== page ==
Wheel spacers are fine, but a decent set is often about as much as a set of wheels. I ran a set of cheap shims in my rig with the wheels flipped inside out when I first got my rig. I ran it like that for a couple years and didn't have much problem. I attribute that to very light use and not abusing my rig off road. With shim spacers it doesn't give you a lot of stud meat to grab on to with the little acorns, so if you plan on a more permanent solution, get the bolt on spacers or a set of rims that are properly backspaced.
 

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Discussion Starter #8
Well I may just stick with some 31x10.50s then. He'll be doing little offroading, at first atleast, so this build will stay small for the most part. Just trying to make it look good and have it ride and handle better. Ill try and get him into more offroading and mods as time goes on. Will def. be looking into some engine upgrades to pep it up some and maybe down the road regear it. Anyone know what gearing they came with? 3.55s?
 

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Id say 4.57 would be more ideal when the time comes. I dont know much about the axles underneath. I know dana, ford and chevy axles but not really anything about these ones.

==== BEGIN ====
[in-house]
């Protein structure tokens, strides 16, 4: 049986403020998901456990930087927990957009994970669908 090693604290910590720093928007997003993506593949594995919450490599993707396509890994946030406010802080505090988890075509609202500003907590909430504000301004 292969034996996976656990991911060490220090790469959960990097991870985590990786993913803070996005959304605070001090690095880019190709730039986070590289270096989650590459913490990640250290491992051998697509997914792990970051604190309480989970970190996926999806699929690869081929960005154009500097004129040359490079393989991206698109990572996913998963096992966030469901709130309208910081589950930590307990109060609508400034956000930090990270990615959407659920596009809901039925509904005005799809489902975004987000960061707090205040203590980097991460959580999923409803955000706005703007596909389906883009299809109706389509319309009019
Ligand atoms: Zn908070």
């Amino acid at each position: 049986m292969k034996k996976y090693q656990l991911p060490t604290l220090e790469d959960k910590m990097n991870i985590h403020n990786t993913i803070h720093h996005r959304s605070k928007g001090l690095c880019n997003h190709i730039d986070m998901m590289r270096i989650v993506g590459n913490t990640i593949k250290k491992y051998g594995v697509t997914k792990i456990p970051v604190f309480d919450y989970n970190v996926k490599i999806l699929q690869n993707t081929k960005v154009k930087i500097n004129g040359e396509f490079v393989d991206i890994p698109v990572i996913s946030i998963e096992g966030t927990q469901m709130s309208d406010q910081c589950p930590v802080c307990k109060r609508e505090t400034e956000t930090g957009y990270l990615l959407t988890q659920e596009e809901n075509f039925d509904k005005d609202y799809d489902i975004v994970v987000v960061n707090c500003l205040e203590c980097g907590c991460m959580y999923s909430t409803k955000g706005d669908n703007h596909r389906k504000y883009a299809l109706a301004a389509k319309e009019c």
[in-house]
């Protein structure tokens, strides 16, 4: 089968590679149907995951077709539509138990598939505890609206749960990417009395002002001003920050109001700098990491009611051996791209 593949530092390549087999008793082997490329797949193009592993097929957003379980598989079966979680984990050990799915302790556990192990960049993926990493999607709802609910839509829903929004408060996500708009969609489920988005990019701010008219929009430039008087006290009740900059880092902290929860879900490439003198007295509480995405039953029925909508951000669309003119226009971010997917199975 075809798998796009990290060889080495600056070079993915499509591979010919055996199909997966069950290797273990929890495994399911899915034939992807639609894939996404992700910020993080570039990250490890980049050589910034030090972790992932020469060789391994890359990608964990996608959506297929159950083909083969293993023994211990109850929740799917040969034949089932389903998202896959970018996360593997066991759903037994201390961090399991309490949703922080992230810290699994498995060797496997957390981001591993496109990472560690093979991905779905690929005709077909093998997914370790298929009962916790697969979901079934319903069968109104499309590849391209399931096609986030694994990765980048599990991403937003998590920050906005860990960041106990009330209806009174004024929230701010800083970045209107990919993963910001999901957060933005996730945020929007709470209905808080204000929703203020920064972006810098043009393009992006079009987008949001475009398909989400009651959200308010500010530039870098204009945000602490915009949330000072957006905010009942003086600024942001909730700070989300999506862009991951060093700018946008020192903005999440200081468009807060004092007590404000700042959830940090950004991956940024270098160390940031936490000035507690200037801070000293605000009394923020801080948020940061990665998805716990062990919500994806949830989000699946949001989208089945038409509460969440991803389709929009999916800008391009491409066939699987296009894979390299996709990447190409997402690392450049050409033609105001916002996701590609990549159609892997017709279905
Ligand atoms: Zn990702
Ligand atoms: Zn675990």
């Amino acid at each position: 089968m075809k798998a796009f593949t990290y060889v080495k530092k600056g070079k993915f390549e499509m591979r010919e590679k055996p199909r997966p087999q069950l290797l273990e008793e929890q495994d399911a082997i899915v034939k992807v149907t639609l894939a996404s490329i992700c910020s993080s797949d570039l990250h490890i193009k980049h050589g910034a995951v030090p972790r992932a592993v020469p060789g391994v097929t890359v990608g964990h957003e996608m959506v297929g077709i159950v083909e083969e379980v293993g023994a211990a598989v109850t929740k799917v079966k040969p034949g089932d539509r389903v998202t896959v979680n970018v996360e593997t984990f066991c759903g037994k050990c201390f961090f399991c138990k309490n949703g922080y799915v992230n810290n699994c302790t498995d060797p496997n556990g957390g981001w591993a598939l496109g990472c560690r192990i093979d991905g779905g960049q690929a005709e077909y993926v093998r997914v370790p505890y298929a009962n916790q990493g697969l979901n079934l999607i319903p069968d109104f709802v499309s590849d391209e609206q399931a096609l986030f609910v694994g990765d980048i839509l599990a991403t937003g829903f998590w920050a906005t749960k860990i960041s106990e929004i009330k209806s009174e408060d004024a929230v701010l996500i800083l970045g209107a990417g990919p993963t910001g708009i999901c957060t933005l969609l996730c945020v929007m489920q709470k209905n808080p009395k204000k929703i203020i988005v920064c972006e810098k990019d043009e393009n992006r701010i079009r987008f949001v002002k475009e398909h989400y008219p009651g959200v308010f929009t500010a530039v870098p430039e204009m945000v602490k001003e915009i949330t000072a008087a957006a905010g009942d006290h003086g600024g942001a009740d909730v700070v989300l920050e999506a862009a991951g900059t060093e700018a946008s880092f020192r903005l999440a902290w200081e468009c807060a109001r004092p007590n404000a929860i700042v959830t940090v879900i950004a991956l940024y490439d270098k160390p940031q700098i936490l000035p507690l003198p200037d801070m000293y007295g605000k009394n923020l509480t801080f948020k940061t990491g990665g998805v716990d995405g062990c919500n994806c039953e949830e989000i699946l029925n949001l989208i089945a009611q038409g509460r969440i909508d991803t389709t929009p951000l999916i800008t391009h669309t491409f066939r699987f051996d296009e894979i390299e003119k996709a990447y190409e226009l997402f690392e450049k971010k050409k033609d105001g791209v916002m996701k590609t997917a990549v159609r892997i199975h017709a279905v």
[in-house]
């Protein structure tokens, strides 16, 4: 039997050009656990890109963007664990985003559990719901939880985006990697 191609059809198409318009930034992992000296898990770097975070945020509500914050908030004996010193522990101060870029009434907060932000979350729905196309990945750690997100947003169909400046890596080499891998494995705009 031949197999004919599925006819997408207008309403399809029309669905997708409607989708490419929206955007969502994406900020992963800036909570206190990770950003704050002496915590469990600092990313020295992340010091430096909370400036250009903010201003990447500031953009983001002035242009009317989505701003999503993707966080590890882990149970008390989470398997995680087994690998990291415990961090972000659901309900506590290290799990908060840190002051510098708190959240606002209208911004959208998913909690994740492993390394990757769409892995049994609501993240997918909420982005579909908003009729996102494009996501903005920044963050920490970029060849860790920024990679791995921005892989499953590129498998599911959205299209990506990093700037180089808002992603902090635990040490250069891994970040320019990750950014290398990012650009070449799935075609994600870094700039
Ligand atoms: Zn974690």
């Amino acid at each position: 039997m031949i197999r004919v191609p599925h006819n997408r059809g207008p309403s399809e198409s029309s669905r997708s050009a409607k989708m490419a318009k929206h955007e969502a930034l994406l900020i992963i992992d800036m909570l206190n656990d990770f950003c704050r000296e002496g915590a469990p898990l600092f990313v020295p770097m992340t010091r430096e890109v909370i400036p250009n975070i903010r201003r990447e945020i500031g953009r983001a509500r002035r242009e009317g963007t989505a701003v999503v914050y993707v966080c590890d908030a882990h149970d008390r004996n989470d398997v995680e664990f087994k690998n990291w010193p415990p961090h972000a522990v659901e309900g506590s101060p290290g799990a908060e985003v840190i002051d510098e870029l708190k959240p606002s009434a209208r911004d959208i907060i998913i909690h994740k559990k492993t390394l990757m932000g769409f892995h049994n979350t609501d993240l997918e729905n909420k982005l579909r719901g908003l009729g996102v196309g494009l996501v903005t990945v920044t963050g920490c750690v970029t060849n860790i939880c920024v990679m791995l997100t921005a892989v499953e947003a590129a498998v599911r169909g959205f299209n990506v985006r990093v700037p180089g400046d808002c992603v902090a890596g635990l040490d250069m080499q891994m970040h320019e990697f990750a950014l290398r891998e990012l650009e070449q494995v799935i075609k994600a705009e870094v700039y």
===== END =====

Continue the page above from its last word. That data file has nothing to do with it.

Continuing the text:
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Well I may just stick with some 31x10.50s then. He'll be doing little offroading, at first atleast, so this build will stay small for the most part. Just trying to make it look good and have it ride and handle better. Ill try and get him into more offroading and mods as time goes on. Will def. be looking into some engine upgrades to pep it up some and maybe down the road regear it. Anyone know what gearing they came with? 3.55s?
I have 30's on my geo and it runs fine, granted for the sticky stuff you want to use low range to keep the wheels and engine turning.

just about the same vehicle